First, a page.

“As this is my first time making it to NCAAs, I am really just excited to be going,” says Bedard. “I’m really excited to be going with a large team, too, and to be able to share the experience with each other. That being said, I am going to go to the meet and not count anything out and still give it my all.”

“NCAAs is always an incredible experience and I’m honored to have this opportunity again. Going into this meet, I would love to finish top 16 for at least the 100 backstroke and 200 backstroke as well finish top 8 in our two medley relays,” Ewing says. “However, I’m mostly just looking to have fun this meet! It will likely be my last time competing in the sport that I have dedicated over a decade and a half to!”

For both teams, relays will be the focus. The 200 free relay team – Apathy, Ho, Logan, and Mcgill – is seeded 12th overall. The same group of women are seeded 14th in the 200 medley relay and 21st in the 400 medley relay. The 400 free relay team of Apathy, Ho, McGill, and Sears is seeded 17th.

On the men’s side, the 400 medley relay team of Ewing, Bedard, Pender, and Fuller is seeded 14th. Depew will be anchoring the men’s 200 medley relay team with Ewing starting and Bedard and Pender swimming the middle legs. This 200 medley relay team is seeded 15th.

The individual swimmers include Apathy, Sears, Ewing, Bedard, and Pender. Apathy is seeded fifth in the 100-yard butterfly and 56th in the 50 free. Sears is the 25th seed for the 200 freestyle and the 27th seed for the 1,650-yard freestyle. Ewing is seeded ninth in the 200 backstroke, 22nd in the 100 backstroke, and 36th in the 100 butterfly. Finally, Bedard is 26th in the 200 breaststroke and Pender is seeded 28th in the 100 freestyle.

“The next couple weeks, we will begin to focus on race development again. It’s a quick turnaround from conferences to NCAAs but every year the team is able to improve on records set at conferences,” says Ewing. “NCAA’s is always an incredible experience and I’m honored to have this opportunity again. It is fun being up against the best in the nation, representing Bates.”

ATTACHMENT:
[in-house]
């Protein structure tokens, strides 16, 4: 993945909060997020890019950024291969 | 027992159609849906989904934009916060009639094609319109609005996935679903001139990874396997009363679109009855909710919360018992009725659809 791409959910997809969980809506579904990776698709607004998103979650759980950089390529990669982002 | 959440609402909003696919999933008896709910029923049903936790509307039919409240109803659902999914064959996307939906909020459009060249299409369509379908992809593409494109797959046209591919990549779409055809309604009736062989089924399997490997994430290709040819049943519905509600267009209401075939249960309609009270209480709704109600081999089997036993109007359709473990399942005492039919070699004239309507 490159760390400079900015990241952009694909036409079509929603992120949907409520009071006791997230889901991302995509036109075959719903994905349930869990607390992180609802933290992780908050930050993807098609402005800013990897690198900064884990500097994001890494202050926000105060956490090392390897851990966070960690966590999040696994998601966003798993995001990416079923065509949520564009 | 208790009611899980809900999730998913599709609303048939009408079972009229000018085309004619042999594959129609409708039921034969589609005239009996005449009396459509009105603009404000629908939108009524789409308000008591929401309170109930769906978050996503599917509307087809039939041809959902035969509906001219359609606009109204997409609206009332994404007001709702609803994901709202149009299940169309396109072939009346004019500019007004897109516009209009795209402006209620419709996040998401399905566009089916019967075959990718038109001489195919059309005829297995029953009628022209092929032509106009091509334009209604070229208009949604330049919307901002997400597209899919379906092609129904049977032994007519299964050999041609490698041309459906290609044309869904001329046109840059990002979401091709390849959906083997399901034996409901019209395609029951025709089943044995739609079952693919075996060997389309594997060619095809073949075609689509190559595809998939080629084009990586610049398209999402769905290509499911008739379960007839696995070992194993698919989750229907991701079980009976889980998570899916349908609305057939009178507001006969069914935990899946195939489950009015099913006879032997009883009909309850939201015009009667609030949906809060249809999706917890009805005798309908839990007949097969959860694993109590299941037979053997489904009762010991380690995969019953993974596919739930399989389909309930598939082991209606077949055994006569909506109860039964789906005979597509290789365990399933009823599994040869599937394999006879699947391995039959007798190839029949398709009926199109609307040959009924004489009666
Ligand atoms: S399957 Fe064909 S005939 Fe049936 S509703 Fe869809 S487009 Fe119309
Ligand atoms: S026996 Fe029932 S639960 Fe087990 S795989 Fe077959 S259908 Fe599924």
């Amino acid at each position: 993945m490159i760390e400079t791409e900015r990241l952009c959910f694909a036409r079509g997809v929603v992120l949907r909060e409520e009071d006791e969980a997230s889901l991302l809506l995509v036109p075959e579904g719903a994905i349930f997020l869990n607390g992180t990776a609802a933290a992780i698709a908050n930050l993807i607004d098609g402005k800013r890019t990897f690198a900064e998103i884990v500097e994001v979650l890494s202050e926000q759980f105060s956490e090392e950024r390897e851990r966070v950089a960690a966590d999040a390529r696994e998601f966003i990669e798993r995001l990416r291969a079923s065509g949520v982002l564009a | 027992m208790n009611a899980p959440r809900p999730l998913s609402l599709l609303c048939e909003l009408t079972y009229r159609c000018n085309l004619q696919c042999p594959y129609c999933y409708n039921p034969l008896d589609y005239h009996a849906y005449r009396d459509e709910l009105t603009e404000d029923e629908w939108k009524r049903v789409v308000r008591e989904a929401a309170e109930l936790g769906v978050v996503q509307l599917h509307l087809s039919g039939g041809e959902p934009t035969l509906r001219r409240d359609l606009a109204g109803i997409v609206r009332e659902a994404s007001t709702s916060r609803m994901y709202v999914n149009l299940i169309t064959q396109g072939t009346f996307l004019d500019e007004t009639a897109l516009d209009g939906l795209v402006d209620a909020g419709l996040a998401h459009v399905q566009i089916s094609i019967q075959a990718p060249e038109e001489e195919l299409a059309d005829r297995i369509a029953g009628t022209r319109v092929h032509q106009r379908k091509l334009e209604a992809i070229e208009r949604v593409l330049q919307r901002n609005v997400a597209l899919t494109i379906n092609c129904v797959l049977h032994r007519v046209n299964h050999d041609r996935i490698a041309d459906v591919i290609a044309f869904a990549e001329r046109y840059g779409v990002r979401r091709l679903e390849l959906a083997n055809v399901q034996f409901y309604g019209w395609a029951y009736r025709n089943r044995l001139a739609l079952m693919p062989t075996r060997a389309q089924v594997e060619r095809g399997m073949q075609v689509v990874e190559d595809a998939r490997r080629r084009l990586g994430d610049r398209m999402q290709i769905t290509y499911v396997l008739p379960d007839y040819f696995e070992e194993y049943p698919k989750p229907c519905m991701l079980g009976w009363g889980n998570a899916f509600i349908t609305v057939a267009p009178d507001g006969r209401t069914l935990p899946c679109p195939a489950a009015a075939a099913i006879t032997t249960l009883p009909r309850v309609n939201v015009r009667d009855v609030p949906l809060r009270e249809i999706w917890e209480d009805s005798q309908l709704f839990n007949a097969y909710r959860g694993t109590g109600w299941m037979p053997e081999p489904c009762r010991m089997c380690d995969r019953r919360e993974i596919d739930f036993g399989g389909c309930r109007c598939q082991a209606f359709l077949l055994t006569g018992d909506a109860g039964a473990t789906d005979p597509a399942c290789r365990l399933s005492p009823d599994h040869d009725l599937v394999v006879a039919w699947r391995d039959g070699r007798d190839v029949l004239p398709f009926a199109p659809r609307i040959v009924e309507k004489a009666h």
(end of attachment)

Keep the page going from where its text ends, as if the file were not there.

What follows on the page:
Ice Climbing Is the Hidden Jem of Winter Sports

Ice-climbing is the type of Bates Outing Club (BOC) activity that has the potential to arouse tremendous fear amongst students. I can not speak for everybody but the thought of being suspended upwards of 30 feet, let alone 80 feet in the air when it is five degrees outside sounds intense but also very terrifying. After talking with BOC members Adam Dohn ‘20 and Sarah Abbott ‘21 about their ice-climbing adventures my perspective on the sport changed. Although Dohn and Abbott come from different levels of experience, they both agreed: “It is safe, fun, and the closest mountain, “The Crag,” is only 25 minutes away. No experience is necessary and everybody is welcome!”

BOC is able to provide equipment to make these ice-climbing trips a feasible possibility for everybody. The most important pieces of equipment that are necessary for a successful ice climb are crampons, which are metal spikes that latch onto your boots, and ice axes, which, in the words of Kohn, are “gnarly looking picks that swing into the ice and allow you to hang on.” Rope, climbing slings, and boots can also be found in the equipment room.

Kohn, from Corning, New York, has been ice-climbing for four years and recently led a BOC trip to the Mount Washington Ice Festival in North Conway, New Hampshire. He started climbing at the beginning of his junior year of high school. Before Bates, Kohn had to scramble to look for different cliffs to climb around the area where he lived and even remembers climbing the Sandstone boulders in the middle of the Pennsylvania woods. Now, as an active BOC member, he enjoys being able to find events that he can lead and undergo adventures with people who share a similar drive to try an activity completely new.